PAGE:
Healthy people

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Healthy people

  1. 1. Healthy People 2020 Federal Focus: Nutrition & Health Status State Focus: Tobacco
  2. 2. Tobacco in Wisconsin <ul><li>Healthiest Wisconsin 2020 definition of Tobacco focus area: </li></ul><ul><li>“ Tobacco use and exposure means improving health by preventing tobacco abuse, promoting tobacco dependence treatment, protecting all residents and visitors from exposure to secondhand smoke, and identifying and eliminating tobacco-related disparities. This is accomplished by partnering with state and local leaders to implement a research-based, comprehensive tobacco prevention and control plan.” </li></ul>
  3. 3. Tobacco in Wisconsin <ul><li>In Wisconsin, 19.9% of the adult population (aged 18+ years), over 856,000 individuals, are current cigarette smokers. </li></ul><ul><li>Among youth aged 12–17 years, 12.2% smoke in Wisconsin. Wisconsin ranks 42nd in the nation. </li></ul><ul><li>During 2000–2004 and among adults aged 35+ years, over 7,200 died as a result of tobacco use each year. </li></ul>
  4. 4. Tobacco in Wisconsin
  5. 5. Tobacco in Wisconsin <ul><li>8000 people per year die in Wisconsin from tobacco related illness </li></ul><ul><li>2.2 Billion per year in health care costs </li></ul><ul><li>1.6 Billion per year lost in productivity </li></ul><ul><li>Smoking is more prevalent in low socioeconomic groups </li></ul><ul><li>  </li></ul>
  6. 6. Tobacco in Wisconsin <ul><li>Emerging Concerns </li></ul><ul><li>Targeting/designing new smokeless tobacco products </li></ul><ul><li>Lots of product sampling at community places, events, bars, etc </li></ul><ul><li>Dual cigarettes and smokeless tobacco </li></ul><ul><li>Decreasing smokers but increasing smokeless tobacco </li></ul>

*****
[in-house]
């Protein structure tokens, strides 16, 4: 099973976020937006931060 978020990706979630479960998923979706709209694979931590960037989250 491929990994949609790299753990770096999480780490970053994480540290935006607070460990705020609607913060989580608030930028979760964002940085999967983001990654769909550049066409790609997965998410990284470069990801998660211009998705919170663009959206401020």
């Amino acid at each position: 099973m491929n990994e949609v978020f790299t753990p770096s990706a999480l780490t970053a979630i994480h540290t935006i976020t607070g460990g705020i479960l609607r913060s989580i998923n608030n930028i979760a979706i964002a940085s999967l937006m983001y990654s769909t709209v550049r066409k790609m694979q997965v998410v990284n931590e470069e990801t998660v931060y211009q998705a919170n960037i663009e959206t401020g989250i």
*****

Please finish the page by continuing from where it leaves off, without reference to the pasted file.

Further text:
7. 7. Tobacco in Wisconsin <ul><li>Smoking Cessation </li></ul><ul><li>http://www.ctri.wisc.edu/quitline2.html </li></ul><ul><li>http://www.wiquitline.org/ </li></ul><ul><li>Wisconsin Tobacco Quit Line, (800) 784-8669 </li></ul><ul><li>If the 2.2 million working nurses in the U.S. each helped one person per year quit smoking, it would triple the U.S. quit rate. (According to Tobacco Free Nurses). </li></ul>
  8. 8. 11 Tips for Quitting in 2011 <ul><li>The American Cancer association has given these tips </li></ul><ul><li>#11 – Embrace Technology </li></ul><ul><li>#10 – Water, Water, Water…..keep it handy </li></ul><ul><li>#9 – One will hurt, don’t do it </li></ul><ul><li>#8 - When a craving strikes- do something else </li></ul><ul><li>#7 – Talk to your Doctor </li></ul>
  9. 9. 11 Tips for Quitting in 2011 <ul><li>#6 – Stay calm and Stay Busy </li></ul><ul><li>#5 – Avoid places where smokers gather </li></ul><ul><li>#4– Dump the memories </li></ul><ul><li>#3– Consider using medication </li></ul><ul><li>#2 – Know that you are not Alone </li></ul><ul><li>#1 – DON’T KEEP IT A SECRET!!!!!!! </li></ul>